DL: You've got to give it a shot you know.

DM: Or … well, I hate to call it a demo. You go to the original, the original thing that you thought was finished.

DL: Idea..

DM: Yeah, the original idea, absolutely. And you just go, "well it just adds a little bit more charm to it…," than the other."

JB: Danger Mouse earlier you downplayed the idea of you as a director in the music world but sitting now with the both of you as renowned producer and renowned director, I just wonder about the role reversal here - observations on what each of you do so well. Danger Mouse, it does sound like you have this ability in communicating with artists to be sensitive, to press them when you need to press them and to really help to work on a concept until it feels finished. And that's such a skill and obviously you're very successful at it. I guess to simplify the question, would you ever direct a film?

DM: I wanted to direct films before I wanted to make music. When I moved to Athens, Georgia everybody was doing music and I started to see that music was an art form - I never really looked at music like that, I looked at it much more as entertainment growing up and I didn't understand why anybody would ever do anything that wasn't going to be some big, huge deal. I figured everybody who made any music - that's what they were trying to do - and it didn't interest me really. I loved it but it didn't interest me as far as making it was concerned.

But I discovered film as art before I discovered music was art so I wanted to make films but, very quickly, I realized I could probably get something presentable much quicker with music than I could with films, you know this is in 1994, '95. So, the digital video thing wasn't really going so much then - not on the level where a college kid who has got no money can do anything with.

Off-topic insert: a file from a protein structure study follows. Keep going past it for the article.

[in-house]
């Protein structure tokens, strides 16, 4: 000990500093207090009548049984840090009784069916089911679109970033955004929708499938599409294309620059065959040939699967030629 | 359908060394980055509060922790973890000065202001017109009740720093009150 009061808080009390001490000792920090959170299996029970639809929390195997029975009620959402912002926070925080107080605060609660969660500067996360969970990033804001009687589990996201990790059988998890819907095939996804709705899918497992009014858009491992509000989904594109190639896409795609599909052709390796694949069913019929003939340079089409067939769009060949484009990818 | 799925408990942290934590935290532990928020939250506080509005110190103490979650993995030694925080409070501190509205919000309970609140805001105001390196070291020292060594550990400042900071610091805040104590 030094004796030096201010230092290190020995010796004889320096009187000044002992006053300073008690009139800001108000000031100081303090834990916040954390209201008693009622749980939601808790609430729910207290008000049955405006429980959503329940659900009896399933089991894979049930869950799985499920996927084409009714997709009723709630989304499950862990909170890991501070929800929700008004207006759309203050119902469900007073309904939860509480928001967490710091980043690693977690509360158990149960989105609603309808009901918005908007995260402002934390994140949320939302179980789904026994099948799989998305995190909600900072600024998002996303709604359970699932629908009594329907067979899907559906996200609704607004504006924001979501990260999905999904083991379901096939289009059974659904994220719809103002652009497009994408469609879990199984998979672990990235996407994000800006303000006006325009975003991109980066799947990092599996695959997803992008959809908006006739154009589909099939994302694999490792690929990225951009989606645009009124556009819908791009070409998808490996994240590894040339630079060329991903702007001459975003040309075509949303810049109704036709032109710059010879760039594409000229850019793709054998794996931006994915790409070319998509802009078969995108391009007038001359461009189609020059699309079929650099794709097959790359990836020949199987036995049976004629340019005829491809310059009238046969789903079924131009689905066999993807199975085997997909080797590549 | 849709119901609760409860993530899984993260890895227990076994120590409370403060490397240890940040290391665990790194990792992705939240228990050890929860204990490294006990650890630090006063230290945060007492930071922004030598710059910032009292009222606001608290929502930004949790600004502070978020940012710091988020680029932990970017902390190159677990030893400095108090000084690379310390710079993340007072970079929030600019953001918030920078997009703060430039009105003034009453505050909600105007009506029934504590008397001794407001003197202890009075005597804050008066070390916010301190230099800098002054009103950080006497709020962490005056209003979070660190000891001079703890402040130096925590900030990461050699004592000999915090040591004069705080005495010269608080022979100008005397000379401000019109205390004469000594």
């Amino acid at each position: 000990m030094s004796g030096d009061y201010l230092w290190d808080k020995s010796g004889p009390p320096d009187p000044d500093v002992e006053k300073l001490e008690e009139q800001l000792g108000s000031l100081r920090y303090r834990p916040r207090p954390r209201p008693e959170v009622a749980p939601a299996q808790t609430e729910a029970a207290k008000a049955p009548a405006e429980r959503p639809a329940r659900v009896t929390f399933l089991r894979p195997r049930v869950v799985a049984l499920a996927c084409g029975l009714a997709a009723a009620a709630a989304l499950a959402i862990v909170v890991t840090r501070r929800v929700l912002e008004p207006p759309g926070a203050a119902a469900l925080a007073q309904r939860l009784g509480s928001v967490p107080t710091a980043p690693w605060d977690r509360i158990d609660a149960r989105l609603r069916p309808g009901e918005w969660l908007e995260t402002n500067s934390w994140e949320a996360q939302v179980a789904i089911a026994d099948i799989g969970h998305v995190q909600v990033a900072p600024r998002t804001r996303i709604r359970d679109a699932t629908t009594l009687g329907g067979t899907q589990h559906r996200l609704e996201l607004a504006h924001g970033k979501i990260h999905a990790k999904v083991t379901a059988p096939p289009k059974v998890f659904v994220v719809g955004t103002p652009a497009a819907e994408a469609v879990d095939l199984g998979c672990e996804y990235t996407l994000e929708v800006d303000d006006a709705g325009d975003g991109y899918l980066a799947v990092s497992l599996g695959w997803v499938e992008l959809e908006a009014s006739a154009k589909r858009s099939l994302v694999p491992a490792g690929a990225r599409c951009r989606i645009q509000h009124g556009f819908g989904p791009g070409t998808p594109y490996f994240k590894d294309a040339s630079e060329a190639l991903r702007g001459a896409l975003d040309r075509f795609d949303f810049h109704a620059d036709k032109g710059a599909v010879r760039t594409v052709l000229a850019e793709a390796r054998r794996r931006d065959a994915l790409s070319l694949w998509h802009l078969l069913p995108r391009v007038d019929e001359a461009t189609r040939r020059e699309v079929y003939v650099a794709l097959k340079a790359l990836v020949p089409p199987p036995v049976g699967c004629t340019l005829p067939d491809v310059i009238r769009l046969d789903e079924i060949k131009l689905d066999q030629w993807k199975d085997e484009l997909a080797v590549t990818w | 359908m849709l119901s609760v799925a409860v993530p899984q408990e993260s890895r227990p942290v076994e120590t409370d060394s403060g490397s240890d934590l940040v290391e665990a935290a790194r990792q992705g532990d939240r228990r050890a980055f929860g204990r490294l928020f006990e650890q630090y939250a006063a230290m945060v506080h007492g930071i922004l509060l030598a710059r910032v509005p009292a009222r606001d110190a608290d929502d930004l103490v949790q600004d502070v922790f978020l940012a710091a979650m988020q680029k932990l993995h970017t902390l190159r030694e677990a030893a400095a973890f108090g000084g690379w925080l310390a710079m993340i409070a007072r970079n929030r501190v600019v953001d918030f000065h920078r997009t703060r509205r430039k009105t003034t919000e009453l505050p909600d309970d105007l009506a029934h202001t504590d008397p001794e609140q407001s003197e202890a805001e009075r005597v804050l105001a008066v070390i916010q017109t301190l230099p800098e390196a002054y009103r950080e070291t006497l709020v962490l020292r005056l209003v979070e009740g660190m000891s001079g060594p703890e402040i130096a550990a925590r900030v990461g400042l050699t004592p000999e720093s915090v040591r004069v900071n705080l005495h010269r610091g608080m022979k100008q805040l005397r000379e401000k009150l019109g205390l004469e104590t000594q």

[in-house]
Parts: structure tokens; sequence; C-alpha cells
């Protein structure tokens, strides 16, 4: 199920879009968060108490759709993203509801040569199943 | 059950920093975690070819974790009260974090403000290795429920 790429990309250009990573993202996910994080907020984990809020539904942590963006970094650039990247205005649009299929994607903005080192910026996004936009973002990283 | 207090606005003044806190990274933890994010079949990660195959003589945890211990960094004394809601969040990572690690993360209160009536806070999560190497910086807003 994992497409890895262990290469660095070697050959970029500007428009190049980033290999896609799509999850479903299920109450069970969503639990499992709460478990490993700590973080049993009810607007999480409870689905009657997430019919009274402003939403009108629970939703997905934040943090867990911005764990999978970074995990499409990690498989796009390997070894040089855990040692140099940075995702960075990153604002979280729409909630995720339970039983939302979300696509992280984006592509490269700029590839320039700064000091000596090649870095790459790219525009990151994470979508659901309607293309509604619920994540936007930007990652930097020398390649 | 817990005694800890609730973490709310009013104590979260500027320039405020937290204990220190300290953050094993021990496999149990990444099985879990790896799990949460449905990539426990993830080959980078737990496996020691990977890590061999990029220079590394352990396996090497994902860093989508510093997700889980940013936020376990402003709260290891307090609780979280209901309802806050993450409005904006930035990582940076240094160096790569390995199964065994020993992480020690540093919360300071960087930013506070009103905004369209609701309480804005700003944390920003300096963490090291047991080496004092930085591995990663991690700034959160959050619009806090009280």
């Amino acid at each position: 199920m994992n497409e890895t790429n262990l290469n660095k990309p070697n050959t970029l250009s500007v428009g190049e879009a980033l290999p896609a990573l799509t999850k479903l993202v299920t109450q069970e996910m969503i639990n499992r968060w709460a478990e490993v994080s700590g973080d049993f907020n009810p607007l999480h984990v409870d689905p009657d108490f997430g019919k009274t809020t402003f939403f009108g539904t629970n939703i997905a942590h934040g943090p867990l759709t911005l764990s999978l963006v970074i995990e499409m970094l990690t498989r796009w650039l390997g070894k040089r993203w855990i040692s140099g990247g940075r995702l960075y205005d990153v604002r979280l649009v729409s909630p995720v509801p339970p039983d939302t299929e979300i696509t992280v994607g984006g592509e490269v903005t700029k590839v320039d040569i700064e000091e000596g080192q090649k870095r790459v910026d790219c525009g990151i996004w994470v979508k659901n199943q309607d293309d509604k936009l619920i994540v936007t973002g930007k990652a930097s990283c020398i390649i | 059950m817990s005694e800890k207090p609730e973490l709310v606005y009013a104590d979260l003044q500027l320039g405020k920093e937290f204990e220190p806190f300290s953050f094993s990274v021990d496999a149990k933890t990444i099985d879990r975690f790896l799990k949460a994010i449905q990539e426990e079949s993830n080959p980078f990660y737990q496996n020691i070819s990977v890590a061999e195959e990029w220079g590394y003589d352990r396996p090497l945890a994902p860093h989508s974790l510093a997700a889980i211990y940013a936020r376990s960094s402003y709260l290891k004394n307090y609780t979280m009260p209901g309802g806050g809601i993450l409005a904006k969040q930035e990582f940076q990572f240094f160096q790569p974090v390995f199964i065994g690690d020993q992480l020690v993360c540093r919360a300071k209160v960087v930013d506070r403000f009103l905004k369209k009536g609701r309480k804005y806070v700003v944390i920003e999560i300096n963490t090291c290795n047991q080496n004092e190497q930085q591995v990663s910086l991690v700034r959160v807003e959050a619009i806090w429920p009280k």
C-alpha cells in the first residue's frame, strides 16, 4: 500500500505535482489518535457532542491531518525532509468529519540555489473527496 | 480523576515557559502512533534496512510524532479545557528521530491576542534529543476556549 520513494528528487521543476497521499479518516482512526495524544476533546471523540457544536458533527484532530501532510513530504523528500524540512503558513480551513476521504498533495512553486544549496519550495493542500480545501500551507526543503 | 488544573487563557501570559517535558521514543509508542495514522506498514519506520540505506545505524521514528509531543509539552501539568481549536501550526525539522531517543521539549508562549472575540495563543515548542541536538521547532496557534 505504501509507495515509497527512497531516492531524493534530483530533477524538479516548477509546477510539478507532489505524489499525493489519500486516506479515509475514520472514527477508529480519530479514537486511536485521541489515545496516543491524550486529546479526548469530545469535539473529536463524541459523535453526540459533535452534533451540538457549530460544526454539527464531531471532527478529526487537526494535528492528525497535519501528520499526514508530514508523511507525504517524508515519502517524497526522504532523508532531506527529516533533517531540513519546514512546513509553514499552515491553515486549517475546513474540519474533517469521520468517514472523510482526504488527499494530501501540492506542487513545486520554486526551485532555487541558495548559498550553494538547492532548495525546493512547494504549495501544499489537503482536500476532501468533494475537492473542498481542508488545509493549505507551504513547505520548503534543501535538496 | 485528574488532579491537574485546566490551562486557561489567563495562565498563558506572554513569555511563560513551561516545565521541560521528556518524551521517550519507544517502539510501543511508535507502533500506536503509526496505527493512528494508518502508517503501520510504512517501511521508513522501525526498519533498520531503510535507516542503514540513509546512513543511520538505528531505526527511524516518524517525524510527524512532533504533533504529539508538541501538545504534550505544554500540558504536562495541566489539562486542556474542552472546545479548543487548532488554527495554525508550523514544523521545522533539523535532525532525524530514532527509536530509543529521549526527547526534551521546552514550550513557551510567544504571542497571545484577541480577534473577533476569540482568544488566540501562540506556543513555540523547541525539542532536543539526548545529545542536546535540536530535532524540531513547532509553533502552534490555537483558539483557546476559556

And the music was immediate. I mean, I knew people who had instruments. You could go play music wherever you needed to. I just got into it that way. So, I think I always look and think about stuff visually - and I guess that's a long answer to your question. But, yeah I definitely have thought about it in that way. But, I definitely don't mean to say it in any kind of way that makes it seem trivial like, "Oh, I'll just to decide to go do that, because as soon as I decide to I will." Even though part of me thinks that, I don't want to make it sound as though - it doesn't mean it's going to be good. You know? It's the idea of it. It'd be great. I think it would. Or maybe it would drive me crazy and I'd ruin everything if I tried that. So I don't know. But I definitely have thought about it and I think I have a lot more stuff I want to do musically before I really commit to something like that because it would have to be a full commitment. And people would probably be pretty harsh to me.